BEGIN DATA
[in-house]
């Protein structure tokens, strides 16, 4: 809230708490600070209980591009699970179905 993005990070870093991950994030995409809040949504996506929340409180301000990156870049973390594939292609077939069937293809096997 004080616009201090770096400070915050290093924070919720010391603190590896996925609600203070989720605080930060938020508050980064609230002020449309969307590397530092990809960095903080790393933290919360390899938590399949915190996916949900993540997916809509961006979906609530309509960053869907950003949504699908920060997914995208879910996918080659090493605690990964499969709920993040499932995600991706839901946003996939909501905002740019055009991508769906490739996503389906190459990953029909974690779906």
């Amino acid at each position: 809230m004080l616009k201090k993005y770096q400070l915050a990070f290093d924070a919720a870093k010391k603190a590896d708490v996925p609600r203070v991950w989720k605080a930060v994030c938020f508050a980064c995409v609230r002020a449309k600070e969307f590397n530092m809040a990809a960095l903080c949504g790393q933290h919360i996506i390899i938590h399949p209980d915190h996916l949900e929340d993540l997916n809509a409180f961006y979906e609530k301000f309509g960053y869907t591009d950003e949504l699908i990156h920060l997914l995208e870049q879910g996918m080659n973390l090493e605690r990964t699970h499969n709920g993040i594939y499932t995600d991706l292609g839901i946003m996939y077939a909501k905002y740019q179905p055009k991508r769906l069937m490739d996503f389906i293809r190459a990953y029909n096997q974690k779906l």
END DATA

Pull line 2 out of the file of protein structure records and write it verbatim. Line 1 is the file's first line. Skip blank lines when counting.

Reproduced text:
């Protein structure tokens, strides 16, 4: 809230708490600070209980591009699970179905 993005990070870093991950994030995409809040949504996506929340409180301000990156870049973390594939292609077939069937293809096997 004080616009201090770096400070915050290093924070919720010391603190590896996925609600203070989720605080930060938020508050980064609230002020449309969307590397530092990809960095903080790393933290919360390899938590399949915190996916949900993540997916809509961006979906609530309509960053869907950003949504699908920060997914995208879910996918080659090493605690990964499969709920993040499932995600991706839901946003996939909501905002740019055009991508769906490739996503389906190459990953029909974690779906």